This post was written in collaboration with Marie Williams whose remarks are highlighted. Marie blogs at Come Fly with Me, https://mariewilliams53.wordpress.com.
We return to the topic of procrastination and perfectionism, related patterns of behavior in which many abuse victims find themselves trapped.
The part we play in creating our own dilemmas – the large and small crises in our lives stemming from procrastination – was discussed in Part 1 of this series.
Chance for Failure (Imperfection)
“…for God gave us a spirit not of fear but of power and love and self-control” (2 Tim. 1: 7).
Apart from the problems it would generate for anyone, failure – defined by many abuse victims as imperfection, to any small degree – results in shame and self-revilement for us. Since creating these dilemmas greatly increases our chance for failure, the question arises why we persist in creating them.
“The whole time I was procrastinating, I thought myself foolish, an idiot, a dunce, a failure, because who in their right mind, sees a fire starting or about to start, purposely hides the fire extinguisher, forgets where she has put it and then goes and reads a book, deciding to deal with the fire when it becomes bigger and more unmanageable? Because that is what procrastination amounts to when you come to think of it in rational terms. Yet I could not help myself.”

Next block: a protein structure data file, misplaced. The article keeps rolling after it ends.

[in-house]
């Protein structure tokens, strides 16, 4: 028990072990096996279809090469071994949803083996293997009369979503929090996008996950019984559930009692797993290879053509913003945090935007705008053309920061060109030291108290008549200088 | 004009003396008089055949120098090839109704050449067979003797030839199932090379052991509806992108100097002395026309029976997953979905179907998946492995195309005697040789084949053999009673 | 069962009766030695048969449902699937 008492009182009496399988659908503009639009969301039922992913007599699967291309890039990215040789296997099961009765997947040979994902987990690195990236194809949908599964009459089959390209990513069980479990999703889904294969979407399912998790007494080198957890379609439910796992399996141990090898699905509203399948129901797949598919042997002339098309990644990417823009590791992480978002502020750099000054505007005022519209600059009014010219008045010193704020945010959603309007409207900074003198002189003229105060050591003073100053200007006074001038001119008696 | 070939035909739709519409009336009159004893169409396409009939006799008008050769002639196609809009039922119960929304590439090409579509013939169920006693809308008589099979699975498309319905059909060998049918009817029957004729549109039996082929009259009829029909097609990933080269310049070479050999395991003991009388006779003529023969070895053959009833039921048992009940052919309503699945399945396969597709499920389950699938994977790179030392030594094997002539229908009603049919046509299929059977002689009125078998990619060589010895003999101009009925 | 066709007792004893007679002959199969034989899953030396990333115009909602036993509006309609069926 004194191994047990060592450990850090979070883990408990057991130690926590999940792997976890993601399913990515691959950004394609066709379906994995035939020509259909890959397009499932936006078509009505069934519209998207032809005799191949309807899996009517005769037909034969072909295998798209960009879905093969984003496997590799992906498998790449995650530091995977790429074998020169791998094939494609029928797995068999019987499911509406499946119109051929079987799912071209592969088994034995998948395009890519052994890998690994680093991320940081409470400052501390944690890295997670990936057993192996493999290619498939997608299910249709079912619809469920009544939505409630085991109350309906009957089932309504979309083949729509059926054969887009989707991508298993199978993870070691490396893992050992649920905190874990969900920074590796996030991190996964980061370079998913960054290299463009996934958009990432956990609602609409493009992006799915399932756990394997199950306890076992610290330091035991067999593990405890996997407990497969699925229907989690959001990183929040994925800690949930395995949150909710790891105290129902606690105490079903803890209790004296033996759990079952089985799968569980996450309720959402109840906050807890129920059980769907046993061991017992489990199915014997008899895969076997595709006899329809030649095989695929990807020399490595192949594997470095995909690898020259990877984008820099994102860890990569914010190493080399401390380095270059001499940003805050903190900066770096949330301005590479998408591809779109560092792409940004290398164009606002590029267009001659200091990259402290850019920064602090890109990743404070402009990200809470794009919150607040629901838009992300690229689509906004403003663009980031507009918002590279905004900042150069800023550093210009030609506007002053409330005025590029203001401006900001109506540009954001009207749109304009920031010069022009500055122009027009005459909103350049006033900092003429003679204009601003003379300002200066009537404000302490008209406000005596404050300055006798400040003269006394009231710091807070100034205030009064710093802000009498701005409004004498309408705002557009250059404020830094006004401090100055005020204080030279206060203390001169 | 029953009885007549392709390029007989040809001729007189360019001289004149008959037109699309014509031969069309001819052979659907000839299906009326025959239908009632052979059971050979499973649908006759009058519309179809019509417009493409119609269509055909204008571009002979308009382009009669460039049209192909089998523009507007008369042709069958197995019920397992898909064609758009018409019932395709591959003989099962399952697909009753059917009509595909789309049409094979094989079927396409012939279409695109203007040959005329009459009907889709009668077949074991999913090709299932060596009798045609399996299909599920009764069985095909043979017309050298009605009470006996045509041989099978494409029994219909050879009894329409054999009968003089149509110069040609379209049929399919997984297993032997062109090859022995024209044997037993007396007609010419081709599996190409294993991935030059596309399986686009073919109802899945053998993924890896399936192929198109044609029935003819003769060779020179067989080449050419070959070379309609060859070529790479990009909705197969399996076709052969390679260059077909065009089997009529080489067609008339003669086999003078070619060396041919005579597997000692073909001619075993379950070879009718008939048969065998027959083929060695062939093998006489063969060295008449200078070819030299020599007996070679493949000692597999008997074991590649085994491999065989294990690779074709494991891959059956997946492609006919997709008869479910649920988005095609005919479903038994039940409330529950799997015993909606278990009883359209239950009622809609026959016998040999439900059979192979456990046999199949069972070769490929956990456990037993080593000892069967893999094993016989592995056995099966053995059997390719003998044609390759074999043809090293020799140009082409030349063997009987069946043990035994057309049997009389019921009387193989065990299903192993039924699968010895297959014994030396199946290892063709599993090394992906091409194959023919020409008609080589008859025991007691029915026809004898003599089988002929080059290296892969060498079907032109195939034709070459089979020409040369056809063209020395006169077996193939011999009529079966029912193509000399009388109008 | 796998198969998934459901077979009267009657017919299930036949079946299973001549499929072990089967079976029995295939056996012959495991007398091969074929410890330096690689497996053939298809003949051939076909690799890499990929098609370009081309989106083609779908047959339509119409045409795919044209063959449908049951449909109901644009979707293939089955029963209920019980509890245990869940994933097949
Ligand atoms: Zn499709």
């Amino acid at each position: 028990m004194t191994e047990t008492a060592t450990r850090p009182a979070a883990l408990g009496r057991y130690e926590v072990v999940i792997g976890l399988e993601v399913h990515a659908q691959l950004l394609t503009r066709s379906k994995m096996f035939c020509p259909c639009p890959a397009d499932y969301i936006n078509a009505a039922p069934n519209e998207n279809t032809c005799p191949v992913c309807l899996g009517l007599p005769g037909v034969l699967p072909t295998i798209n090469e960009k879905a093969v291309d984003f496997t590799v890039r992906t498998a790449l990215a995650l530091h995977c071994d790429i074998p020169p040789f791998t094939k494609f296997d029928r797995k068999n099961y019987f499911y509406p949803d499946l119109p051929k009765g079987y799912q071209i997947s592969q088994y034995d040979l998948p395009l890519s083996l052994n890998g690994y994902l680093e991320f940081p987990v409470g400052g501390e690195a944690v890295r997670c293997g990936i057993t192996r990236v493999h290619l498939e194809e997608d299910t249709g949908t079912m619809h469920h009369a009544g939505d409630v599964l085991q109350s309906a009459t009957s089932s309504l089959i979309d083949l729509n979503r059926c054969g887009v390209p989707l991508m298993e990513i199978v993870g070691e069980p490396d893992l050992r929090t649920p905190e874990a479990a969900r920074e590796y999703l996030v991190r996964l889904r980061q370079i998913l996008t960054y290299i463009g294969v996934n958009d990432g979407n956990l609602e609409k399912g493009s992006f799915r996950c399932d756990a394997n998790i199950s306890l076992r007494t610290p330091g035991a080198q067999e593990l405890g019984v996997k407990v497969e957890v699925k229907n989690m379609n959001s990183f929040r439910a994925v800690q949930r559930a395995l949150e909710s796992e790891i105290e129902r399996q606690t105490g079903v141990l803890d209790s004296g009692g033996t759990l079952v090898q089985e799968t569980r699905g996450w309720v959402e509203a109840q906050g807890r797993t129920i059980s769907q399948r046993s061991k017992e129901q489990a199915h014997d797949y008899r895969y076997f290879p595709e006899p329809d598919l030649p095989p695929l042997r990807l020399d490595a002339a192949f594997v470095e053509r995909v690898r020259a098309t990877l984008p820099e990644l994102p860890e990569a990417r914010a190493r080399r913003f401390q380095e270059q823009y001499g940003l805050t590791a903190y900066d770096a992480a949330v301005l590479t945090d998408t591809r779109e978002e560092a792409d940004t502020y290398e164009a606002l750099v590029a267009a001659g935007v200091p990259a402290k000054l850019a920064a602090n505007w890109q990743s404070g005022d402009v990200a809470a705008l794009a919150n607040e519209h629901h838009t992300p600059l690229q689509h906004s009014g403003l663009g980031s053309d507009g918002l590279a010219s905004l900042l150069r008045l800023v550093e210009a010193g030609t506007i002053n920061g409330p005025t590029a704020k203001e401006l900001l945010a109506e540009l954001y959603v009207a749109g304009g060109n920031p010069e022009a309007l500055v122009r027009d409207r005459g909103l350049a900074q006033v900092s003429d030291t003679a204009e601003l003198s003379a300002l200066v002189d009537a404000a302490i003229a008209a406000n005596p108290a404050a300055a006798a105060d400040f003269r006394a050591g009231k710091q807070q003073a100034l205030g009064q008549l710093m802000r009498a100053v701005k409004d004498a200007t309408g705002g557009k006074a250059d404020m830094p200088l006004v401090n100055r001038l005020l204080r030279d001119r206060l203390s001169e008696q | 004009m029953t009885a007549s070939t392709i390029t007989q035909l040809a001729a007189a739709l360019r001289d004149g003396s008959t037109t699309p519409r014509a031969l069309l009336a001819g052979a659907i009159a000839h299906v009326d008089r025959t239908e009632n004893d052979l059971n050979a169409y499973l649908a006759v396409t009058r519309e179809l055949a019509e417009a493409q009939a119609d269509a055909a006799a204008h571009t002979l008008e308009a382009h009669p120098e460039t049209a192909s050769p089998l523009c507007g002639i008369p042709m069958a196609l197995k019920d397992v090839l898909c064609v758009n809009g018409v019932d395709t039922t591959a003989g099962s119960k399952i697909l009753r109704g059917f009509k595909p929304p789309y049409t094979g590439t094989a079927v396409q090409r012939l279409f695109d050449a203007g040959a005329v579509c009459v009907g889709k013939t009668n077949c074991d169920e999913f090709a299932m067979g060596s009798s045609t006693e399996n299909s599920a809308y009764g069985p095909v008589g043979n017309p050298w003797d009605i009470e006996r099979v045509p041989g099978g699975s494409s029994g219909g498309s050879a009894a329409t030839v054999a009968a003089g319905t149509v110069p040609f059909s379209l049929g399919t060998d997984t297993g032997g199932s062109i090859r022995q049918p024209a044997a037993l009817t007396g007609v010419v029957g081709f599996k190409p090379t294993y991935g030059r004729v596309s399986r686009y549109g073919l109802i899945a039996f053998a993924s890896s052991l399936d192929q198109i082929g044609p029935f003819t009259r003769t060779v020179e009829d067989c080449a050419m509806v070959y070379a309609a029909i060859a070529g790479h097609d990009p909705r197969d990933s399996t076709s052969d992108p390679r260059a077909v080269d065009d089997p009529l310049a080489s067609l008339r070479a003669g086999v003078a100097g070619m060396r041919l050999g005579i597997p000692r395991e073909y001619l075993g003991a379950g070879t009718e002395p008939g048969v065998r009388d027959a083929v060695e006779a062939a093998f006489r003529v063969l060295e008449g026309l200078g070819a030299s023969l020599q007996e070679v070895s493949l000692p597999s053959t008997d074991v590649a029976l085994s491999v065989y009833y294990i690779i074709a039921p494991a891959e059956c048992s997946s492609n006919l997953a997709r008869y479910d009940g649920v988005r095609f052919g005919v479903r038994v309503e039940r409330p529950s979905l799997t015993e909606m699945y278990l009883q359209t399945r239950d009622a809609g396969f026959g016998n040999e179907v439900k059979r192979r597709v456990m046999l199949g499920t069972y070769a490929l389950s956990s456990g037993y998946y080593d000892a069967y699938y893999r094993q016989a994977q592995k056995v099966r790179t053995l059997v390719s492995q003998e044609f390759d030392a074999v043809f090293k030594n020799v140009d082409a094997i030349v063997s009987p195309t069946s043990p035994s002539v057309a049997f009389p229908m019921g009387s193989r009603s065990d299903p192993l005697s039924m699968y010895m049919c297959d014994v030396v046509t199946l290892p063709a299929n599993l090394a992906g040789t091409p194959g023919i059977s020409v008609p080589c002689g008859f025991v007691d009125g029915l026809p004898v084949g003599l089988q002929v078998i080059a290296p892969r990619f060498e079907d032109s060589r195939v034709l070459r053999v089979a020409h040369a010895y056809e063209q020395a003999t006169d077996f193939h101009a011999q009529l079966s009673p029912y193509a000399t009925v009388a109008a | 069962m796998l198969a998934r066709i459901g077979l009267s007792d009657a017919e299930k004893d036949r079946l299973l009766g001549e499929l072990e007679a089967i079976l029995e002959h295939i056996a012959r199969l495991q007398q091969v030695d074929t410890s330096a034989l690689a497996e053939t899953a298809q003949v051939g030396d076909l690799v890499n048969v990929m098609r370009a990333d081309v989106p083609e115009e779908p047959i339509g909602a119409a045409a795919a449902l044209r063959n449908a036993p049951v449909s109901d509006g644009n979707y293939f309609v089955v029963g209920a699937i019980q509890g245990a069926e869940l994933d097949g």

The obvious answer is that we do not believe ourselves capable of accomplishing the task at hand. Putting it off defers the painful acknowledgment of our own inadequacy. And it provides us an excuse for failure. Had conditions been right, had we started on the task sooner, perhaps we might have succeeded after all.
Again, the question is why. Why are we so certain of failure? This goes directly to our childhood abuse. On an unconscious level, we create these dilemmas to replicate the abuse which is what gives them such power over us.
We were told repeatedly how inadequate we were. Told how ugly, stupid, skinny, fat, or retarded we were. Told that we would never amount to anything. Or we were ignored entirely, starved for food and affection both.
No shock that we doubt and second guess ourselves, wrestling over decisions.
“I floundered when faced with choices. Wanting to please and be approved of ALL THE TIME, I became lost in my own lack of confidence. This, I think, was due to the fact that I couldn’t manage the abuse. I adopted the same response to situations which generated that same confusion in me.”
Failure becomes a self-fulfilling prophecy. Our abusers are “proven” right. So it seems to us. Our failure couldn’t possibly have anything to do with the damage they inflicted on us. Nooo. Continue reading